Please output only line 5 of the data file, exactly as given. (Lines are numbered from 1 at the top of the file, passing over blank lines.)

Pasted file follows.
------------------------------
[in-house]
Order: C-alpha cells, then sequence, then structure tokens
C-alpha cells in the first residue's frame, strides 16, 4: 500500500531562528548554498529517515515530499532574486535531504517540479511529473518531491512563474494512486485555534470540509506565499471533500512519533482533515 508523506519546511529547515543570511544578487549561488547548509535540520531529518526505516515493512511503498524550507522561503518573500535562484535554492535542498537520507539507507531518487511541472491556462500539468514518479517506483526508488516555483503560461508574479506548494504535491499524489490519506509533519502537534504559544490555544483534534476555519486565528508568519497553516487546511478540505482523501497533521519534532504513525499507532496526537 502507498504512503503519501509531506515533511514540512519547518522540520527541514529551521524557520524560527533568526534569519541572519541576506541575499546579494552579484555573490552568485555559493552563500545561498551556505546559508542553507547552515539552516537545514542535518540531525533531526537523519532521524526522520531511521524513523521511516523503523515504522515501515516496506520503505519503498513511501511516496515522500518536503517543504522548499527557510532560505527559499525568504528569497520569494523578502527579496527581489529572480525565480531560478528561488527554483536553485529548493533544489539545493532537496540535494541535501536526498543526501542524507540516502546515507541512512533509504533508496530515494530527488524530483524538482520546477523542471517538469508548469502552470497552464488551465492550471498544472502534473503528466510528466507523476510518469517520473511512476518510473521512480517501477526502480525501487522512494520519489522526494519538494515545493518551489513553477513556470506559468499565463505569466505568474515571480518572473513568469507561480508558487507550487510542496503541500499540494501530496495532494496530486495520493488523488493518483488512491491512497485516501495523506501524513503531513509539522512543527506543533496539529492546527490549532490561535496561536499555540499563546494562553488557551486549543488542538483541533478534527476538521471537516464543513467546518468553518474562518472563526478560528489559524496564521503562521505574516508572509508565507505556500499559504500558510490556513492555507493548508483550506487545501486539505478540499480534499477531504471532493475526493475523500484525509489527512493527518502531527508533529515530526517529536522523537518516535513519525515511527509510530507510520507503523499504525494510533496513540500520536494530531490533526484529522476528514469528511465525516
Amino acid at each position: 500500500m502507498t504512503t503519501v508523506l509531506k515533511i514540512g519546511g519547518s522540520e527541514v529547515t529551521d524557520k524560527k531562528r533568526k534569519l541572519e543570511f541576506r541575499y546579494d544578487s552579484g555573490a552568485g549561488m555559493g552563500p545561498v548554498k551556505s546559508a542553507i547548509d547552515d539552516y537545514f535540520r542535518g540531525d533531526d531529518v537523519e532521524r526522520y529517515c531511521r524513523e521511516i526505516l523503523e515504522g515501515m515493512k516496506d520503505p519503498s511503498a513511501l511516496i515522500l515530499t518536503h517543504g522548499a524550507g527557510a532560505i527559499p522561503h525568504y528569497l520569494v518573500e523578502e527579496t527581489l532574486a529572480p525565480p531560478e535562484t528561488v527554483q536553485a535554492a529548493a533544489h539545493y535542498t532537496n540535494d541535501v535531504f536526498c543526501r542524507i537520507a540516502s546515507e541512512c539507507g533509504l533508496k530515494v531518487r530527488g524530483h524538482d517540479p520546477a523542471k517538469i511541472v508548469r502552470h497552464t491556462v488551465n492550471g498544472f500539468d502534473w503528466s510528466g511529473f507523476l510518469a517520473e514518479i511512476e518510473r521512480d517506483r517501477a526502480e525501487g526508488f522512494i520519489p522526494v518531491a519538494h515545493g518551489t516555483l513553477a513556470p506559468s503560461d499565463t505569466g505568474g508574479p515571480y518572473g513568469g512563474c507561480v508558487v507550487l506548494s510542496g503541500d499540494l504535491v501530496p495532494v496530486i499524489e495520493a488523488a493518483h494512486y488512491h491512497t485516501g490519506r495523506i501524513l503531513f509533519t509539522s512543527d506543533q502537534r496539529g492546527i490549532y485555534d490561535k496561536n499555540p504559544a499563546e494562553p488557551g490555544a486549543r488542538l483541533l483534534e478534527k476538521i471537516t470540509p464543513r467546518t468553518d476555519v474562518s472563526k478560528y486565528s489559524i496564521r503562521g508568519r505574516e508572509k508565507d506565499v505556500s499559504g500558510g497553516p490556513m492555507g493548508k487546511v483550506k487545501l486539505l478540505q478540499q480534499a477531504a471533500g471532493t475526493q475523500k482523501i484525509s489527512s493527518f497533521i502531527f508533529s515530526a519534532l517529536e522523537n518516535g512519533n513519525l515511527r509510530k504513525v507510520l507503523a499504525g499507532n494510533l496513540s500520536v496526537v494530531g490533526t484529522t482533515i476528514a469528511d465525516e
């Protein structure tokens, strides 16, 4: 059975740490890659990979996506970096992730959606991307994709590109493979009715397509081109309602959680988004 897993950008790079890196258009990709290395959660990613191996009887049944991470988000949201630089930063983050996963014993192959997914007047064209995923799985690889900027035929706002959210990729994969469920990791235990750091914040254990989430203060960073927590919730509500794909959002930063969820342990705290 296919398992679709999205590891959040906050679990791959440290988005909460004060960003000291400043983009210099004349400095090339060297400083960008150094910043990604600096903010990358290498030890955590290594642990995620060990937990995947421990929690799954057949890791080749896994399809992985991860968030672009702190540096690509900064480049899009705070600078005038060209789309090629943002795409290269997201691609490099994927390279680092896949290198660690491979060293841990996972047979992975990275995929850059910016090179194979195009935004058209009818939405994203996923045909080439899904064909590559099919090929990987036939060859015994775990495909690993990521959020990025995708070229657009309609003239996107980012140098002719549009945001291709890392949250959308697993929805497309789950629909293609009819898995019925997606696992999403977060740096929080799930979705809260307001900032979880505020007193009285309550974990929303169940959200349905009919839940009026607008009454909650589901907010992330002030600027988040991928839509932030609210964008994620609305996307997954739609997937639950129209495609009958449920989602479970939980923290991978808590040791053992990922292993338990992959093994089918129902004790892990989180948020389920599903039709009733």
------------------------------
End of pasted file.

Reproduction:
């Protein structure tokens, strides 16, 4: 059975740490890659990979996506970096992730959606991307994709590109493979009715397509081109309602959680988004 897993950008790079890196258009990709290395959660990613191996009887049944991470988000949201630089930063983050996963014993192959997914007047064209995923799985690889900027035929706002959210990729994969469920990791235990750091914040254990989430203060960073927590919730509500794909959002930063969820342990705290 296919398992679709999205590891959040906050679990791959440290988005909460004060960003000291400043983009210099004349400095090339060297400083960008150094910043990604600096903010990358290498030890955590290594642990995620060990937990995947421990929690799954057949890791080749896994399809992985991860968030672009702190540096690509900064480049899009705070600078005038060209789309090629943002795409290269997201691609490099994927390279680092896949290198660690491979060293841990996972047979992975990275995929850059910016090179194979195009935004058209009818939405994203996923045909080439899904064909590559099919090929990987036939060859015994775990495909690993990521959020990025995708070229657009309609003239996107980012140098002719549009945001291709890392949250959308697993929805497309789950629909293609009819898995019925997606696992999403977060740096929080799930979705809260307001900032979880505020007193009285309550974990929303169940959200349905009919839940009026607008009454909650589901907010992330002030600027988040991928839509932030609210964008994620609305996307997954739609997937639950129209495609009958449920989602479970939980923290991978808590040791053992990922292993338990992959093994089918129902004790892990989180948020389920599903039709009733």